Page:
. as you'll recall, 20 children and six educators were shot and killed in that rampage almost one year ago. >>> an american sentenced to 15 years in a cuban prison makes a direct appeal to president obama. today, marking four years since allen gross was arrested for bringing banned communications equipment into china as part of a state department program to increase internet access. now in a letter to the president, gross says he feels as though the government abandoned him and he believes only president obama's intervention can get him home. >>> all right, kate, fascinating research. indra, pay attention. for the first time shows how different men and women's brains are. it's science, people. scientists scanned the brains of more than 900 young men and women and confirmed something that many of us ladies have suspected. our brains are hardwired to multitask. gentlemen, we love you. your brains are better at focusing on single, complex tasks. >> by fixing what women multitask on. >> left and right brains are much better connected. i'll say it again. left and right brains in women are much
is a tale of two economies, frankly. we are seeing a tremendous demand for highly educated, highly skilled jobs with a strong service component. so engineering. oil. financial services. and candidly, you know,er we're seeing that at levels we haven't seen almost since the late '90s. you know, we're almost reaching crazy levels, in terms of the bay area, for the war for engineering talent, and contrast that with the unskilled portion of the economy, which is not nearly enjoyed the recovery that the skilled portion of the economy has. and that is why, you know, unemployment has stayed above 7%, compared to the did, you know, under 5% that it was the last time that we sue this kind of crazy competition at the high end. >> yeah. saying that on a day when we're seeing protests around the country, arguing for minimum wage at fast-food restaurants, for instance. the last question, robert. yoo you are a veteran of expedia. you're a veteran of hotwire, of microsoft. everybody's tossing around whether or not mulally is going to go to microsoft or not. would he fit in the culture if he did? >> you kn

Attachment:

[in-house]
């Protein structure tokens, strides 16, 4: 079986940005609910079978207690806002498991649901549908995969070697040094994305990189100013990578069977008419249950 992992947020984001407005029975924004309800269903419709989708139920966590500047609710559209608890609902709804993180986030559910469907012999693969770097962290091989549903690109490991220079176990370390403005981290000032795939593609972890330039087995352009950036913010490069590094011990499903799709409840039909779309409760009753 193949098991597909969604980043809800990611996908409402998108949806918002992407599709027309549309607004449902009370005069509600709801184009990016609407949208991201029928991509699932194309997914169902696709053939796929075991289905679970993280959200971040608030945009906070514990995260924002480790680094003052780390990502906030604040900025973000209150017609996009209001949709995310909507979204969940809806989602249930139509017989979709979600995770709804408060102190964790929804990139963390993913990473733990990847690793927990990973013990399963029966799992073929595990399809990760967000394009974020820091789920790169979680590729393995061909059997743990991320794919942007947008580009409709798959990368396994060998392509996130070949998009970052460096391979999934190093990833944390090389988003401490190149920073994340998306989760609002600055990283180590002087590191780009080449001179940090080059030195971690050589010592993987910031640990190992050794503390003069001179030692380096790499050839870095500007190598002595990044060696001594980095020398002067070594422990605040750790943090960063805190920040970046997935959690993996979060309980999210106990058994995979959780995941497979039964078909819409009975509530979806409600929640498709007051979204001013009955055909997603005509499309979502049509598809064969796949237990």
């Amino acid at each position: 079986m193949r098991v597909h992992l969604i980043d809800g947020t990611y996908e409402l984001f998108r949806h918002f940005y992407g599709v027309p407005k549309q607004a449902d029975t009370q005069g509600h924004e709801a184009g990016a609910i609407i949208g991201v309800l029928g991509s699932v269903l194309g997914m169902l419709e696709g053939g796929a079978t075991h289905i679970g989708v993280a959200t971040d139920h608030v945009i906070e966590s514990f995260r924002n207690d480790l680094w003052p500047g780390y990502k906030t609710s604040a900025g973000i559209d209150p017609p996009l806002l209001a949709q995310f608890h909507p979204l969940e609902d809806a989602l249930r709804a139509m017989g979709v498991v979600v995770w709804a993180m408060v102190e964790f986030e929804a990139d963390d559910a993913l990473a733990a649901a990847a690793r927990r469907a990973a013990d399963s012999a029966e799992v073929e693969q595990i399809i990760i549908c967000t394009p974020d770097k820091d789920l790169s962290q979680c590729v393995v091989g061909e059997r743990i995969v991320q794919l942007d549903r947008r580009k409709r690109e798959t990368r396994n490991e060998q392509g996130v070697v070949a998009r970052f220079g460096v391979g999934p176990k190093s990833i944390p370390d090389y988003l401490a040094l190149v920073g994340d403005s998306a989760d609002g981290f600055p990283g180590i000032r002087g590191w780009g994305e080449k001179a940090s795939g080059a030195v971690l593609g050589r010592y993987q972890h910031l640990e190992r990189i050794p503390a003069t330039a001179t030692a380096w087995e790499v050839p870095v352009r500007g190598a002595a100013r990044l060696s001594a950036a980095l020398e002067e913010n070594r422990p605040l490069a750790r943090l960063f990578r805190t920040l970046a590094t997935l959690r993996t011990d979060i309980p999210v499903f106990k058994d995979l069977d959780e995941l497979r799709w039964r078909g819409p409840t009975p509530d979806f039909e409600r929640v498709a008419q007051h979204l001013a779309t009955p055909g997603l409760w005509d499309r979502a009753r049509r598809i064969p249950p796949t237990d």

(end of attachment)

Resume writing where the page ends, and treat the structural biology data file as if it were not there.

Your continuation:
's about parenting and finding what's good for your kid. i think a lot of these apps are very educational. i don't know how beneficial it would be for a newborn. i don't know what they can see as far as a screen goes because they see shadows and that kind of thing. from what i read about fisher-price, it's minimal. they have apps on there you can play soft music. i don't know if i would actually use something like that. i think there's a lot of parents out there that would agree. using a little bit here and there, it's not going to be a horrible thing for a child. >> in moderation. really what worries me and scares me, i know a lot of times parents aren't going to be around. they could be at work. there could be a caregiver or somebody else taking care of the child and they might get lazy. the kid might be crying and they might say let me put the baby in the little chair and let him or her watch the ipad. this could go on for hours before the person realizes the baby is doing this. what kind of damage is it doing to the baby's brain? >> why don't we put that in the chair in face time and